News

Juniper aims to wrap Cisco with QFabric datacentre management

Ian Grant

Datacentre operators and cloud computing suppliers could slash their power and space requirements while running up to 10 times faster by using QFabric, its new flat datacentre architecture, Juniper Networks said on Wednesday.

The first fruits of Juniper's $100m, three-year Stratus R&D programme on datacentre operations, the firm claimed that for a 6000 X 10GigE port configuration, QFabric is up to 10 times faster, uses 77% less power, needs 27% fewer networking devices, occupies 90% less floor space, and cuts operating resources nine-fold compared to Cisco Nexus 7000 and Nexus 5000 series platforms.

QFabric's flat architecture also enables the industry's first integrated security solution that provides visibility, enforcement and scale across the entire physical and virtual datacenter fabric, the company said.

The launch received endorsements from the NYSE Euronext stock exchange, Lawrence Berkeley National Laboratory, and IBM, as well as NetApp, CA Technologies and VMware.

"With QFabric, Juniper is transforming datacenter economics by introducing the only network fabric that is able to eliminate multiple layers of cost and complexity," said Juniper Networks CEO Kevin Johnson.

QFabric consists of three components. The QF/Node acts as the distributed decision engine of the fabric; the QF/Interconnect is the high-speed transport device; and the QF/Director delivers a common window, controlling all devices as one.

Available for order today, the Juniper Networks QFX3500 is the first in the QFabric family and a stepping stone into the QFabric architecture. It can also run as a stand-alone 64port, 10Gbps Ethernet switch with FCoE (Fiber Channel over Ethernet) and Fiber Channel gateway functionality. The QFX3500 offers the fastest unicast and multicast performance in the industry, Juniper said.

Juniper will accept orders for QF/Interconnect and QF/Director from 3Q11.


Computer Weekly spoke to Anjan Venkatramini, vice-president of Juniper's fabric and switching group, about QFabric.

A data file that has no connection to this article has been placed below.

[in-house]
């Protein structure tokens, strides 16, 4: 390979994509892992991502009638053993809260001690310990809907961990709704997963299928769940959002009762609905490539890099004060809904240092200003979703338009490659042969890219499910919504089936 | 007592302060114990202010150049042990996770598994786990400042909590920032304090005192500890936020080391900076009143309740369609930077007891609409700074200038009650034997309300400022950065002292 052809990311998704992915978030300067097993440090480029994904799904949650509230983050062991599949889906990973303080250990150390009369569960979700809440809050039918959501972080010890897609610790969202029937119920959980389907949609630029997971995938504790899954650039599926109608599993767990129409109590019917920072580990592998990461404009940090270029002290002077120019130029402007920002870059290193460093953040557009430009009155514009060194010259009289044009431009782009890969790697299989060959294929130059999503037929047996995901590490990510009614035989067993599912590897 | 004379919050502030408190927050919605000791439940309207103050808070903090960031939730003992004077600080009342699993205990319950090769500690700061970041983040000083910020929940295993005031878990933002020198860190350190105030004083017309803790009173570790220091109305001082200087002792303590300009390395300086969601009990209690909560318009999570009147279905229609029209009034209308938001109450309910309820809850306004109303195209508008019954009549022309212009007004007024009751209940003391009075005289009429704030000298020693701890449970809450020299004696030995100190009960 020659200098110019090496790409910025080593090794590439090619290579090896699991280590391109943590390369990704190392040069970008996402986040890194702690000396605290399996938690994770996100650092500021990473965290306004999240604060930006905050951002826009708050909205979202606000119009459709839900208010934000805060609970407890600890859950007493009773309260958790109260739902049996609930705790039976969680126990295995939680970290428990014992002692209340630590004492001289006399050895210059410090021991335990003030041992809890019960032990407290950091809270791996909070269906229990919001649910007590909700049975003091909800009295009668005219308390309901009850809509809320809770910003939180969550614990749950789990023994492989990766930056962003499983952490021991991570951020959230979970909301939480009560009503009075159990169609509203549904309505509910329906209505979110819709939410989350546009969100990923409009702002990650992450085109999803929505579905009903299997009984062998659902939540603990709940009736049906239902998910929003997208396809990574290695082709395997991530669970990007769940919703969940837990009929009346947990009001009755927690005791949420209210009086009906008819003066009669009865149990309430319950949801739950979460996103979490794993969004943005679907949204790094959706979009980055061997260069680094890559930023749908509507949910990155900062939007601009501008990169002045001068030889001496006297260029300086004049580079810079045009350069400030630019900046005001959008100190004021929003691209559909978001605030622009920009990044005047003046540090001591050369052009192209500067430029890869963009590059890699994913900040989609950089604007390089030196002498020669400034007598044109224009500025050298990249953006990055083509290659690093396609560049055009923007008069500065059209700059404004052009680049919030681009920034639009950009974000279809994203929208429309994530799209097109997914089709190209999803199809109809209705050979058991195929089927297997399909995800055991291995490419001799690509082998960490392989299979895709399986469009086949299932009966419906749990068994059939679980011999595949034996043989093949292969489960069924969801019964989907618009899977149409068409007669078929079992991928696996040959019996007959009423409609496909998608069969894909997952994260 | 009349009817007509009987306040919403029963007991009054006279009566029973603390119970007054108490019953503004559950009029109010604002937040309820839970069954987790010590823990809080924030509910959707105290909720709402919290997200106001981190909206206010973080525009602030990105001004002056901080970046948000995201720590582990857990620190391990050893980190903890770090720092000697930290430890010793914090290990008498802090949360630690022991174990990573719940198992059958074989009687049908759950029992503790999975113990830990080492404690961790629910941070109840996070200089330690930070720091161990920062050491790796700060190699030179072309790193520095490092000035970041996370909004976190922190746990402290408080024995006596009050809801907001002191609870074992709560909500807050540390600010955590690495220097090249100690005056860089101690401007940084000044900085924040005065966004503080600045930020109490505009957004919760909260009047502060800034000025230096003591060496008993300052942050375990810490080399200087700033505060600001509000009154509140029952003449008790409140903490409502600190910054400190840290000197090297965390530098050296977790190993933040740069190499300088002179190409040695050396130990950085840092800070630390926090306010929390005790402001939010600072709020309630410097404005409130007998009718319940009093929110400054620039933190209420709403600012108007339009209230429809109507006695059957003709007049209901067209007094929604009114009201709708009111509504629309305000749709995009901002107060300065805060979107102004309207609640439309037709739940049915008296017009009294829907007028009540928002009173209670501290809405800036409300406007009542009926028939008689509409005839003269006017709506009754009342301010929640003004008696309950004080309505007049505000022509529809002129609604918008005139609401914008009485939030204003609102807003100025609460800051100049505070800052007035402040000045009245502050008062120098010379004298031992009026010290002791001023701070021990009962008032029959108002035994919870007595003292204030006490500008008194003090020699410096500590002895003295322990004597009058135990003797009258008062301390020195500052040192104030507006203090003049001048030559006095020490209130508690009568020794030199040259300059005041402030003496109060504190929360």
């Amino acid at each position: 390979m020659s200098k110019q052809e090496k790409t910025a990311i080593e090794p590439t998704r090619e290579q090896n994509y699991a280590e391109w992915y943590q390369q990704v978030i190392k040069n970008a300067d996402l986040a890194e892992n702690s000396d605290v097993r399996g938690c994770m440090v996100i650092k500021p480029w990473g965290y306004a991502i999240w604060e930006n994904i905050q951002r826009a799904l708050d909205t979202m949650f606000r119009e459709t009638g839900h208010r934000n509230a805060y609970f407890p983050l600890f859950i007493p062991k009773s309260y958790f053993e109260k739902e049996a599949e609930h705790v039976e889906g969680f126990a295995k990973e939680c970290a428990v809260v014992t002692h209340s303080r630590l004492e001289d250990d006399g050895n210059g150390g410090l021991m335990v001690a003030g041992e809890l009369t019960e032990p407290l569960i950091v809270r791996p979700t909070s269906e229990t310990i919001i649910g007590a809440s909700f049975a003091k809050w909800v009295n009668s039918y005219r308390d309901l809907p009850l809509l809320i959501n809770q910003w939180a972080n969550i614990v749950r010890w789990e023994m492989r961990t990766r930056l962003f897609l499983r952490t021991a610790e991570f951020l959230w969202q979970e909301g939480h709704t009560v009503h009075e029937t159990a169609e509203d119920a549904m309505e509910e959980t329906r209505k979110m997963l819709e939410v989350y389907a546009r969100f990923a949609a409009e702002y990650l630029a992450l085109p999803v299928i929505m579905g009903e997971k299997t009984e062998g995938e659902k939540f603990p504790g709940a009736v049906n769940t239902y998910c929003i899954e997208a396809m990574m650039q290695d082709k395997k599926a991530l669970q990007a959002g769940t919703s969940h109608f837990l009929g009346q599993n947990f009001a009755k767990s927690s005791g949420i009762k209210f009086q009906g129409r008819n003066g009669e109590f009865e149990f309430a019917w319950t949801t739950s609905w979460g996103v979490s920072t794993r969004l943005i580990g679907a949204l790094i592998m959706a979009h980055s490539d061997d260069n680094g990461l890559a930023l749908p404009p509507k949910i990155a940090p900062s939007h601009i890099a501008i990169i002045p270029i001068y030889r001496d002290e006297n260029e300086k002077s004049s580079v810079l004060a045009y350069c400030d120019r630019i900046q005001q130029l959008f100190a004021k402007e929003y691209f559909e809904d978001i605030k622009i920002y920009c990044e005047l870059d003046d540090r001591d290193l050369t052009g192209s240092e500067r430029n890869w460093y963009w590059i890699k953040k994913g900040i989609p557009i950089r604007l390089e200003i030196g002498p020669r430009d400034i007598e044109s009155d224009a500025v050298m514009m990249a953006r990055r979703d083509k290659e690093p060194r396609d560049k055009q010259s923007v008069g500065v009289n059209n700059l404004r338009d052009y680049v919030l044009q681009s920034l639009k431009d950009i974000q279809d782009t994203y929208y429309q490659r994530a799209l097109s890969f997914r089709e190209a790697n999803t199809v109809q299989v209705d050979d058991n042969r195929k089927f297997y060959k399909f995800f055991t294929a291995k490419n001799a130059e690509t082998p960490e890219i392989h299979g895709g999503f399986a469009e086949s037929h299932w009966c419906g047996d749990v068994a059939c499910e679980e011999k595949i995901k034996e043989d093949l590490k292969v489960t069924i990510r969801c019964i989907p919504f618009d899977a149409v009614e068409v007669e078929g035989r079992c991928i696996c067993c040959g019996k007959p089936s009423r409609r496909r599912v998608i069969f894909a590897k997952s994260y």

Is QFabric aimed at enterprises or telcos or both?

AV: Both. QFabric is a high end datacenter architecture that can scale up and down for mid- to high-enterprise and SP needs.

How would a company migrate to the new switch?

AV: The new QFX3500 can be implemented as a edge node to the datacentre architecture and connect to a core switch, so there is no need to rip and replace rather than add in the switch at the edge.

What equipment does in replace?

AV: QFabric replaces a traditional muti-tier DC network.

What comms standards does it support?

AV: Ethernet, FCoE and Fibre channel.

What management apps does it support?

AV: QFabric supports Junos Space and can easily plug into third-party management apps, eg from companies like VMware, CA and IBM through standard APIs.

What are its competitors?

AV: Cisco Fabricpath, but not in the same approach or implementation.

What evidence is there for the cost savings/efficiencies Juniper claims, and are these on a capex, opex or TCO basis?

AV: A comparison was done between QFabric and a Trill-based network architecture giving us these cost savings. We used all existing products currently available in the market. In fact, the following results come from the direct comparison of QFabric to Cisco's Nexus deploying Fabricpath and vPC for a 6000 port configuration:

Up to 10 times the speed (latency is 85% lower)

Consolidated management - one device to manage (one admin) vs 195 devices (nine admins)

  • Reduced interconnect cables needed - 1/7th
  • Fewer physical devices needed - 27%
  • Power and cooling - 77% lower
  • Admin costs - 1/9th
  • Green- 79% energy efficient [or] 1/5th the carbon emissions in pounds weight
  • Full Layer 3 support: Cisco Fabricpath can only handle up to 5% Layer three traffic.

Email Alerts

Register now to receive ComputerWeekly.com IT-related news, guides and more, delivered to your inbox.
By submitting you agree to receive email from TechTarget and its partners. If you reside outside of the United States, you consent to having your personal data transferred to and processed in the United States. Privacy
 

COMMENTS powered by Disqus  //  Commenting policy